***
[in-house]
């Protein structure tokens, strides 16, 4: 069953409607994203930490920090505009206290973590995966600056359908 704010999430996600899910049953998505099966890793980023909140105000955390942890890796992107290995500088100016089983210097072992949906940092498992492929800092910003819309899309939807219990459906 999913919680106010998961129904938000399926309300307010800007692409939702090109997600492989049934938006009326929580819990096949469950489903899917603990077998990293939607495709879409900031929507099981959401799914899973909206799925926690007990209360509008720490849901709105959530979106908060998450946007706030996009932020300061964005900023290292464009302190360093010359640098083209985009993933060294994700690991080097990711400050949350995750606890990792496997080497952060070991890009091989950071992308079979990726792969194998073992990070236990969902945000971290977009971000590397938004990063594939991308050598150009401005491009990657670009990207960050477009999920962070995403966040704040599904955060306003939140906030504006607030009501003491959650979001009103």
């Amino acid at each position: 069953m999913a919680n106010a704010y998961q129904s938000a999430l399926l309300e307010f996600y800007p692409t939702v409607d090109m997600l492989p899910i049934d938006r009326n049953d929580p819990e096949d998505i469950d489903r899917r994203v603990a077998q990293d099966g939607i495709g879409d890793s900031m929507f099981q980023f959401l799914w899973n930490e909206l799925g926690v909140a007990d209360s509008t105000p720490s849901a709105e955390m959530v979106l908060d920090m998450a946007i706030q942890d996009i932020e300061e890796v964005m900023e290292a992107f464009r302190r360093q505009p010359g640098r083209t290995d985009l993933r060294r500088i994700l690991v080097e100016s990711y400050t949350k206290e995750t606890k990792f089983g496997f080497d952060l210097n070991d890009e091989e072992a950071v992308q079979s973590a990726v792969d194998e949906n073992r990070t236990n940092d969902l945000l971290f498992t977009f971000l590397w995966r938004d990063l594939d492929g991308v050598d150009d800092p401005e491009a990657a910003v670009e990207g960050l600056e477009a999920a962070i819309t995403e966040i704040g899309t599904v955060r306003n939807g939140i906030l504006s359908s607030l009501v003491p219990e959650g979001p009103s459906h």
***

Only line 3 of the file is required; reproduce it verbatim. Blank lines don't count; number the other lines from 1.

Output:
């Amino acid at each position: 069953m999913a919680n106010a704010y998961q129904s938000a999430l399926l309300e307010f996600y800007p692409t939702v409607d090109m997600l492989p899910i049934d938006r009326n049953d929580p819990e096949d998505i469950d489903r899917r994203v603990a077998q990293d099966g939607i495709g879409d890793s900031m929507f099981q980023f959401l799914w899973n930490e909206l799925g926690v909140a007990d209360s509008t105000p720490s849901a709105e955390m959530v979106l908060d920090m998450a946007i706030q942890d996009i932020e300061e890796v964005m900023e290292a992107f464009r302190r360093q505009p010359g640098r083209t290995d985009l993933r060294r500088i994700l690991v080097e100016s990711y400050t949350k206290e995750t606890k990792f089983g496997f080497d952060l210097n070991d890009e091989e072992a950071v992308q079979s973590a990726v792969d194998e949906n073992r990070t236990n940092d969902l945000l971290f498992t977009f971000l590397w995966r938004d990063l594939d492929g991308v050598d150009d800092p401005e491009a990657a910003v670009e990207g960050l600056e477009a999920a962070i819309t995403e966040i704040g899309t599904v955060r306003n939807g939140i906030l504006s359908s607030l009501v003491p219990e959650g979001p009103s459906h």